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By Jeremy Glaser | 06-07-2010 04:56 PM

Energy ETFs Don't Eliminate Deepwater Drilling Risk

Morningstar's Paul Justice sees the issues facing BP as being industrywide and that investors should look at smaller oil explorers and natural gas plays instead of buying a basket of oil majors.

Jeremy Glaser: Do energy ETFs mitigate risk? I am Jeremy Glaser with Morningstar.com.

With more investors looking to the ETF structure as a way to invest in the energy industry in light of the BP oil spill, does it actually make sense?

I'm here with Paul Justice, Director of ETF Research to discuss this. Paul, thanks for joining me today.

Paul Justice: My pleasure.

Glaser: So, does buying the basket of oil exploration stocks help eliminate some of the risk that you have from, say, another oil spill like the one that BP is experiencing right now?

Justice: Well, I think investors have a bigger-picture view. As a stock replacement vehicle, ETFs do make a lot of sense. But in this particular case, this is a risk that isn't isolated to BP. This is spread across the industry. Many of the largest ETFs that focus on the energy sector right now don't even own BP. It's not a primary listing in the United States stocks.

So if you look at, say, the Energy Select SPDR, probably the biggest energy sector from that you could buy, the ticker is XLE, that fund was down nearly 13% in May. This is a risk that really applied to most of the large major oil exploration companies because those are the firms that are involved in kind of deepwater offshore drilling.

So, just by missing BP, you still got hurt. So I wouldn't say that it eliminates all the risks, especially if they are systemic.

Glaser: A lot of investors see volatility as an avenue for opportunity. Is that the case now?

Justice: Well, I'm sure in hindsight it eventually will be, but I think that it's rife with risk right now. There are many moving parts: one we don't know what the total liability is going to be for BP. And once we do assess that, you have to think how going forward the integrated majors are going to address that cost because now you're going to have to look at some form of safety cost that you're going to have to implement for any new wells if they are allowed to go forward with those, and then, likely, self insurance, with ExxonMobil, how could you possibly insure that? It's bigger than any insurance company on the planet.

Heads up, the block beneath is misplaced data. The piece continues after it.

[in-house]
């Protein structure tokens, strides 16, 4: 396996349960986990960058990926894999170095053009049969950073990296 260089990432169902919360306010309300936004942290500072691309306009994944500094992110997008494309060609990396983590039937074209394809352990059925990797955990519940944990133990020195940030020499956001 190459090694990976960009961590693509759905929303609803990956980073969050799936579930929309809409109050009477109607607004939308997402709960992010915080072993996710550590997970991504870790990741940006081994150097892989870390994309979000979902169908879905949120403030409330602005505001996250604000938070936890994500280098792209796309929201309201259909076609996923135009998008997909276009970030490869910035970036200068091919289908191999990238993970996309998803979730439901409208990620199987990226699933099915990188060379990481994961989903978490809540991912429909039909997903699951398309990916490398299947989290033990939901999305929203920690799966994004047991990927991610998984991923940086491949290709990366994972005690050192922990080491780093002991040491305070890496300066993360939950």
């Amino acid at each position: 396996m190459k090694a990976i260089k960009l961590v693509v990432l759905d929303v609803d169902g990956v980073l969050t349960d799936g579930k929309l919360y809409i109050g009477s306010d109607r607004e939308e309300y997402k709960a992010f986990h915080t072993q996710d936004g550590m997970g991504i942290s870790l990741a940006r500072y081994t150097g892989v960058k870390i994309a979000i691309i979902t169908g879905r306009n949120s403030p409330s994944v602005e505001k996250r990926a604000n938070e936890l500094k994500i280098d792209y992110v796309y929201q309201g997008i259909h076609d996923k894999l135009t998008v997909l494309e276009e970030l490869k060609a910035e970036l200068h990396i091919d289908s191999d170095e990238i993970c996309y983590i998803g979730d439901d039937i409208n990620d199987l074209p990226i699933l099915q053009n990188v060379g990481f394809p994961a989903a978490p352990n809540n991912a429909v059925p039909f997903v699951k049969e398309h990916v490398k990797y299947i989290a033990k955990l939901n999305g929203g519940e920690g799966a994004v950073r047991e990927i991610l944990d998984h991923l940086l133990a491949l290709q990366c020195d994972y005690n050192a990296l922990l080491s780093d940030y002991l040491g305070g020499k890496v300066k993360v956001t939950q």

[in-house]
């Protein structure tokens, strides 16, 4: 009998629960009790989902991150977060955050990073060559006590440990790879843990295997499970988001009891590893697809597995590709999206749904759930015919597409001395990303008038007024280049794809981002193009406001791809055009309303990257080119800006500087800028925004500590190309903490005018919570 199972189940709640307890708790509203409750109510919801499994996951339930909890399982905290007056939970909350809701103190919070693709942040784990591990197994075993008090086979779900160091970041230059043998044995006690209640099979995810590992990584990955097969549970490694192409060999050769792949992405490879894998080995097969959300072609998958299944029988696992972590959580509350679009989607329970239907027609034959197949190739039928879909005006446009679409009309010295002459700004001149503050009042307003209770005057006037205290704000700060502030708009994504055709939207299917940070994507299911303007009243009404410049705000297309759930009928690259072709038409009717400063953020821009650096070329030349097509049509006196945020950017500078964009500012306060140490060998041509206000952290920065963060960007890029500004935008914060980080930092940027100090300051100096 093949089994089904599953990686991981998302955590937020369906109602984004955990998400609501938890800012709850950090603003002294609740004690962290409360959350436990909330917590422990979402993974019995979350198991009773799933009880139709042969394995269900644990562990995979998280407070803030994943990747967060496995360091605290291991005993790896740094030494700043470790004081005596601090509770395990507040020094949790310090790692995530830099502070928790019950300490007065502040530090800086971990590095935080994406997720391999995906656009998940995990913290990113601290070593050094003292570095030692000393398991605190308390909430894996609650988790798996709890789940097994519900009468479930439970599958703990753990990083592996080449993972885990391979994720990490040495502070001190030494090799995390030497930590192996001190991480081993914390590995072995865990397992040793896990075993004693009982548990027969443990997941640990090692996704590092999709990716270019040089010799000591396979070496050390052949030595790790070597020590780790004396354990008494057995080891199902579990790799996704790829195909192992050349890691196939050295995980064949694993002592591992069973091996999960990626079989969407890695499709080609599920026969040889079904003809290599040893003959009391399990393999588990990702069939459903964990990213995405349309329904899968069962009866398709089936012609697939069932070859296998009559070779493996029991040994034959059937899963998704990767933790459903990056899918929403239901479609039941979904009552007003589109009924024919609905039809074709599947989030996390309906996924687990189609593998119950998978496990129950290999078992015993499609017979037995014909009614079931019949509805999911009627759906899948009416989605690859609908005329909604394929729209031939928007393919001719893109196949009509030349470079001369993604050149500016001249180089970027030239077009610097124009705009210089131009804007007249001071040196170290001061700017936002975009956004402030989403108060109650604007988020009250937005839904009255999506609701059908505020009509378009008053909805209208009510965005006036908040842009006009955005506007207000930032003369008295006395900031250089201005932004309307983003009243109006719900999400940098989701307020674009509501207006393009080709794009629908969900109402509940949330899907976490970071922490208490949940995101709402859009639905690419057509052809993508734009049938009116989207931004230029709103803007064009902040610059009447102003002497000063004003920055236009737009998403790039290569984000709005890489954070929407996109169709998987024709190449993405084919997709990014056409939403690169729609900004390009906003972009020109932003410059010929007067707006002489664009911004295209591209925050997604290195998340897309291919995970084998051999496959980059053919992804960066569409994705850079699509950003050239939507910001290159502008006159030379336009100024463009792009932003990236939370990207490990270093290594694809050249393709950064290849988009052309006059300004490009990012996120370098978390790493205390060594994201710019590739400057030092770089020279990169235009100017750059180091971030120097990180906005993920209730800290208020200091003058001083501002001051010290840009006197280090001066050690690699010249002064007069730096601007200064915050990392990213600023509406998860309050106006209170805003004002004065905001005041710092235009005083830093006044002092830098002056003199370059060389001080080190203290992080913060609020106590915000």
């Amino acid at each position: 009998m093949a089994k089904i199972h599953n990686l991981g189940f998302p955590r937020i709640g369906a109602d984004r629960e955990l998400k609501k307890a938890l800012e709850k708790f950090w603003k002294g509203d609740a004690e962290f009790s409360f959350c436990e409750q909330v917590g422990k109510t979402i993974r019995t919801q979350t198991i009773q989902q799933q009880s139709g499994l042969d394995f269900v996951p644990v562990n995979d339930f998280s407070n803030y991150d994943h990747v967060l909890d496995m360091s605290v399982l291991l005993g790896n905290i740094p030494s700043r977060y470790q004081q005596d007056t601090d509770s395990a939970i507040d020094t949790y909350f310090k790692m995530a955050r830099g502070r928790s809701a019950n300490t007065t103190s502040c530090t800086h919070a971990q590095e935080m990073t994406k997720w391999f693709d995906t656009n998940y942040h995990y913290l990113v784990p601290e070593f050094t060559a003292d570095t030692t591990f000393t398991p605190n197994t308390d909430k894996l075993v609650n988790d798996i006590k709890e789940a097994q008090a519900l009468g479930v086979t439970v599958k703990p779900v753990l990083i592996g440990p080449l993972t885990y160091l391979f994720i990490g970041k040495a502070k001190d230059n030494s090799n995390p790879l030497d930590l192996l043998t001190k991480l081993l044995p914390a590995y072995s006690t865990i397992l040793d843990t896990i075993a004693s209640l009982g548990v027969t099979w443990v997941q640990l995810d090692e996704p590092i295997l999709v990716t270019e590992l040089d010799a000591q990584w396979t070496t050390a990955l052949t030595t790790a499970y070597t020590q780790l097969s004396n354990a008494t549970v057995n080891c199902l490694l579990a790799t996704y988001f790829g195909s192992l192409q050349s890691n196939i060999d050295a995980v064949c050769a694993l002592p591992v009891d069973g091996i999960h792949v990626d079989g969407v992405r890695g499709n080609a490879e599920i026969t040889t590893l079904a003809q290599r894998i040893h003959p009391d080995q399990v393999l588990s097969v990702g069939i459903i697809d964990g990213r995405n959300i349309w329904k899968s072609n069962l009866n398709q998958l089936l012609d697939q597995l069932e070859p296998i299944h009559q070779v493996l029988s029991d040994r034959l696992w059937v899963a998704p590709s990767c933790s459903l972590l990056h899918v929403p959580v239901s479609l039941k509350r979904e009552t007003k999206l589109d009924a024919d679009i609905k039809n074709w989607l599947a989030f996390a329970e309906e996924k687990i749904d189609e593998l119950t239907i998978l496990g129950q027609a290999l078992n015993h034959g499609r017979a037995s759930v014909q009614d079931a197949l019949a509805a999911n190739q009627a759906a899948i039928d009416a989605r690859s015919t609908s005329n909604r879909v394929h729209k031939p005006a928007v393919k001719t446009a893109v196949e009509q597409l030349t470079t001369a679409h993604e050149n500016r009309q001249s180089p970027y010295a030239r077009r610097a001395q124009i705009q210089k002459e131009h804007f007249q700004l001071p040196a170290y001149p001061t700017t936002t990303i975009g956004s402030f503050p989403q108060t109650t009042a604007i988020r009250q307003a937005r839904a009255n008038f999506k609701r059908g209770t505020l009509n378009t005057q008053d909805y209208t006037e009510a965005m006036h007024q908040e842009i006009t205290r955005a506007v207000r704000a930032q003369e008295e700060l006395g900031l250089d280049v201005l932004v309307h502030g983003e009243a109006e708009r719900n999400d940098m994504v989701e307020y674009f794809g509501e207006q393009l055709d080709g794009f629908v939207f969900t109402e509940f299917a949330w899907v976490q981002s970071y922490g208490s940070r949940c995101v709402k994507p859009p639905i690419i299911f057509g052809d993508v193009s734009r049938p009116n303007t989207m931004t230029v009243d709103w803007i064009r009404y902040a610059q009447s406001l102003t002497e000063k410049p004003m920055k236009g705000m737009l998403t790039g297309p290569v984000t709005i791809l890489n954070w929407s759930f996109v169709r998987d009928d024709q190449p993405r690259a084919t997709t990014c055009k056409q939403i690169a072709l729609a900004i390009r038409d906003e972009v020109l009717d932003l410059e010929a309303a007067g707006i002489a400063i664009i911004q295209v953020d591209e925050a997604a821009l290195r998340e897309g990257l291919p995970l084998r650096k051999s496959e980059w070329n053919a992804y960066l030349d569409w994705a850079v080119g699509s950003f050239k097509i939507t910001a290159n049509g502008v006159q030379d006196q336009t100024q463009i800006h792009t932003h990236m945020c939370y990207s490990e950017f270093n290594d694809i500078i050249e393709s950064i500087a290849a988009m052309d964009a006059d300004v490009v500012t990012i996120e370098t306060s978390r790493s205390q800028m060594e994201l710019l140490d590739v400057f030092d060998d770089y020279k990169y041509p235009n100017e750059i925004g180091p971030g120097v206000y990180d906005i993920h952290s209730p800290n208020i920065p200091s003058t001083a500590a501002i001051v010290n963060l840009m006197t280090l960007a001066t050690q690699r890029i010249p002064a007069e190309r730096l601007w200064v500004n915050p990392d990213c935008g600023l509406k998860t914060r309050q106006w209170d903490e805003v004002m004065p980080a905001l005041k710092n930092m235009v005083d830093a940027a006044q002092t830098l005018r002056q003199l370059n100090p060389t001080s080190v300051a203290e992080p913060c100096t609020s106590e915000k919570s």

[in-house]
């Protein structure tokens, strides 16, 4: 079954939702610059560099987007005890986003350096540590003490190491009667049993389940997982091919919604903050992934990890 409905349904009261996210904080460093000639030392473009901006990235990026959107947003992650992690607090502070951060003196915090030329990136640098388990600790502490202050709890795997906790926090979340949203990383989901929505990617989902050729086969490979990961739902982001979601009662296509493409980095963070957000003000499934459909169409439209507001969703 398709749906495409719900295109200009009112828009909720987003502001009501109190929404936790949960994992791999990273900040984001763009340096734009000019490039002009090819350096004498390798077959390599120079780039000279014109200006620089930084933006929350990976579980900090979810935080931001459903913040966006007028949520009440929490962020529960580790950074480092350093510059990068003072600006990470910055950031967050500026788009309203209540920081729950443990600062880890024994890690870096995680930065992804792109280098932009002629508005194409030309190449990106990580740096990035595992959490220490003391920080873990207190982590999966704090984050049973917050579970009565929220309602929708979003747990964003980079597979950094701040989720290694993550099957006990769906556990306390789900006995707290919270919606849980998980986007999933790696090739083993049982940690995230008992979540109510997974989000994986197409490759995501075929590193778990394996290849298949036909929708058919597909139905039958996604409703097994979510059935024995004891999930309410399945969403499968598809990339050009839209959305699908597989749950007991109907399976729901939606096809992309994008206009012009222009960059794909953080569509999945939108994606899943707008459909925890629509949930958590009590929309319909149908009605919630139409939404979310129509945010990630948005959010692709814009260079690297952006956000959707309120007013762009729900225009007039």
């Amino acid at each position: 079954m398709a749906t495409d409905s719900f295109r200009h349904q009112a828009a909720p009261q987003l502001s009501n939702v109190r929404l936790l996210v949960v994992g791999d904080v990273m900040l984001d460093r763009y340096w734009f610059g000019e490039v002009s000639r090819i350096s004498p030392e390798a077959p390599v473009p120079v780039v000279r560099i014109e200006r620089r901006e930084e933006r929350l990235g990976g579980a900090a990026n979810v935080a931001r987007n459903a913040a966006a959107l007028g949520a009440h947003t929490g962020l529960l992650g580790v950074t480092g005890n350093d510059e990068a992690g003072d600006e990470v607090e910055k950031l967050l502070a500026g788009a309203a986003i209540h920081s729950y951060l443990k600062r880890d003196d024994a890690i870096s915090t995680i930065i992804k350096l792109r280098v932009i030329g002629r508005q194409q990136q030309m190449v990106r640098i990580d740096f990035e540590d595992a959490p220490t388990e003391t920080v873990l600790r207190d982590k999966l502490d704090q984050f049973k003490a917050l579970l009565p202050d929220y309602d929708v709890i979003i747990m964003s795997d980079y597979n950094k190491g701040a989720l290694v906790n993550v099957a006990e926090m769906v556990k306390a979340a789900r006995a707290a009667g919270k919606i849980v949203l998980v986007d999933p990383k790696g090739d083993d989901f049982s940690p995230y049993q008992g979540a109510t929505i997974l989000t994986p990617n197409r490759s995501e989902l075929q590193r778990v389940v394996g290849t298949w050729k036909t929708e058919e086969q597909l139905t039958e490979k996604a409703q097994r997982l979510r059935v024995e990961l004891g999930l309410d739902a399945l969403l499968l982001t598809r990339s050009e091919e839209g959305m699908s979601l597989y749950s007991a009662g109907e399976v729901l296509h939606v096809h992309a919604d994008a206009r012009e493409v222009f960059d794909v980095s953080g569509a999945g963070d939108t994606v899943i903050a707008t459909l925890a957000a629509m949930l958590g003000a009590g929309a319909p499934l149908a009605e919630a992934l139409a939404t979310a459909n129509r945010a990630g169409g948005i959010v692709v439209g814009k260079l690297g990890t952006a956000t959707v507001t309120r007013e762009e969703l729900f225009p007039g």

So, you're looking at very large potential risks from any individual well. Deepwater technologies, really, it's only about a decade old, and we're now seeing that, okay, so one problem can happen in a decade, why not see two or three, and if you start addressing that there's potential liability issues ranging from $10 to $100 billion around this, it's a tremendous increase to the cost structure. So I would be treading carefully if I'm going into something that has broad exposure to the deepwater.

Glaser: Is the general furor surrounding BP's handling of the spill going to lead to tighter regulation that could be a problem for the rest of the industry and could impact everything in an ETF holding?

Justice: It could impact a large majority of the holdings. That's something I would be worried about, because this would just be a simple lockstep increase in costs, and costs are going to get passed through to consumers and increased prices, but generally if you're going to increase price of oil say, 20%, then you're going to have demand destruction, it's not going to be very good. Of course, there's going to be relative winners within the space.

We've seen a lot of rhetoric coming out of Washington talking about the glory of natural gas. So, again, we're talking about shale gas plays, so that may be a potential opportunity there or some of the oil sands plays and more onshore oil, but we're still talking about things that have a higher cost structure getting out of the ground in the first place.

Glaser: If investors are dead-set on investing in the energy sector right now. What are some of their options and what do you think is the best ETF to do so?

Justice: Well, I think I would be looking still at the more heavy in natural gas. If you want to go through the First Trust ISE-Revere Natural Gas Fund, that's a good way to go. We also like the iShares Dow Jones, U.S. Oil and Gas Exploration, and really that's going to have a focus that's very heavy natural gas and oil as well, but you're going to be looking at some of the smaller players, people that didn't have a lot of the capabilities to go into the deepwater wells anyway. So I think that you're going to pick-up some decent exposure going that route in order to... whatever benefits there are from the fallout, a lot of those company should take part.

Glaser: Great. Paul thanks for joining me today.

Justice: My pleasure.

Glaser: For Morningstar.com, I'm Jeremy Glaser.

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